Making a Moral Case for Regulation

Valerie Braithwaite’s chapter in the ANU’s Press’s new Regulatory Theory: Foundations and Applications provides a general introduction to looking at regulation through a social lens.  If regulation is so great, she asks, why do so many people approach it with fear and loathing?

I won’t rehearse her argument here, but instead skip to some key points about how we who appreciate the social good provided by regulation can best make that case. One of ten suggestions she concludes with was particularly resonant to me: “Engage with dissent on moral grounds. Is it right morally to steer the flow of events in the way proposed?”

As my colleagues and I have argued, public health (and progressive policy advoacy generally) needs richer moral arguments.  By “richer moral arguments,” we mean to invoke the work of Jonathan Haidt on human moral intuitions. Haidt’s work in evolutionary moral psychology has extended the “two systems” model of the brain that underlies behavioral economics to the realm of moral thinking. As with risks and other decisions under uncertainty, “reasoning” over morals starts with instant, unconscious intuitions that our reasoning mind undertakes to defend.  Liberals (and policy-wonks) tend to respond to and invoke fairness and the protection of the vulnerable, which are fine moral intuitions but hardly a complete set. Sanctity, loyalty, and liberty are also powerful moral values.  We miss a chance to win over conservatives and libertarians when we ignore them.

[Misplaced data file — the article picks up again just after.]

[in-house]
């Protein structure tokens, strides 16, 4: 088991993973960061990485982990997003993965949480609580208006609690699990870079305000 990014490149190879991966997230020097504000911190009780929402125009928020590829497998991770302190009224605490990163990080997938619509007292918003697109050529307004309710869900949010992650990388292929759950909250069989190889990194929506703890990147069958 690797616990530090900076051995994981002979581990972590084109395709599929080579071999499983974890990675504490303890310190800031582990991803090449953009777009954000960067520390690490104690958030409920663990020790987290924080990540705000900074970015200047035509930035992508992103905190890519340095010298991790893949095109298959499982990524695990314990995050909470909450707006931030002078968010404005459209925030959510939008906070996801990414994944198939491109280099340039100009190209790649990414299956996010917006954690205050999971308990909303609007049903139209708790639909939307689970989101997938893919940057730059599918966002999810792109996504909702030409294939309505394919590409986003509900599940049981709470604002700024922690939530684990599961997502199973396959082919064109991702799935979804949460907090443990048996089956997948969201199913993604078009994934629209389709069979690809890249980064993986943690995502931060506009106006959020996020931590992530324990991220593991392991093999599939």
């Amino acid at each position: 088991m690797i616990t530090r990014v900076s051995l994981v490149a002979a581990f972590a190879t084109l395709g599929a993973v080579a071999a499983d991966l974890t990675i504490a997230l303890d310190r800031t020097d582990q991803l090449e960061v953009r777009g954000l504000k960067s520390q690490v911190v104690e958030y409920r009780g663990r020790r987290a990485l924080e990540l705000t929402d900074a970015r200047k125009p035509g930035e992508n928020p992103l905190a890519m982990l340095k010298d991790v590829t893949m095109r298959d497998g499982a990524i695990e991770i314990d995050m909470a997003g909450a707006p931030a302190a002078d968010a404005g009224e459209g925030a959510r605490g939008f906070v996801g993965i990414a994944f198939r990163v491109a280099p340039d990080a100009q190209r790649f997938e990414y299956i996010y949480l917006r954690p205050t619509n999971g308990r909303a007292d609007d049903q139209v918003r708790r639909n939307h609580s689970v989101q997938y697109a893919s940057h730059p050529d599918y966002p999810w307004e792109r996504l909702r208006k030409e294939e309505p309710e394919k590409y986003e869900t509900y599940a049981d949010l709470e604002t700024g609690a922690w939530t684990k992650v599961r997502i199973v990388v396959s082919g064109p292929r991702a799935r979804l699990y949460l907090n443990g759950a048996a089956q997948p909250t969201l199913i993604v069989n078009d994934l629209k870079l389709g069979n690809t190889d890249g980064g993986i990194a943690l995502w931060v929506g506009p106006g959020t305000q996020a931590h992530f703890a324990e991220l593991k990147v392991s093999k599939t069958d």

Braithwaite’s chapter is exactly right that we cannot justify regulations simply by their favorable cost-benefit ratios or the number of lives they save.  We also have to talk about regulation as an expression of solidarity, a commitment of compliance morally required as a consequence of being part of our society.  Although we may rationally place a value on life in deciding to regulate, we can nonetheless argue without blushing that every life is sacred. And, as she suggests elsewhere in the chapter, we can show an appreciation of the value of liberty by deploying regulation carefully and only where it is needed for an important purpose.

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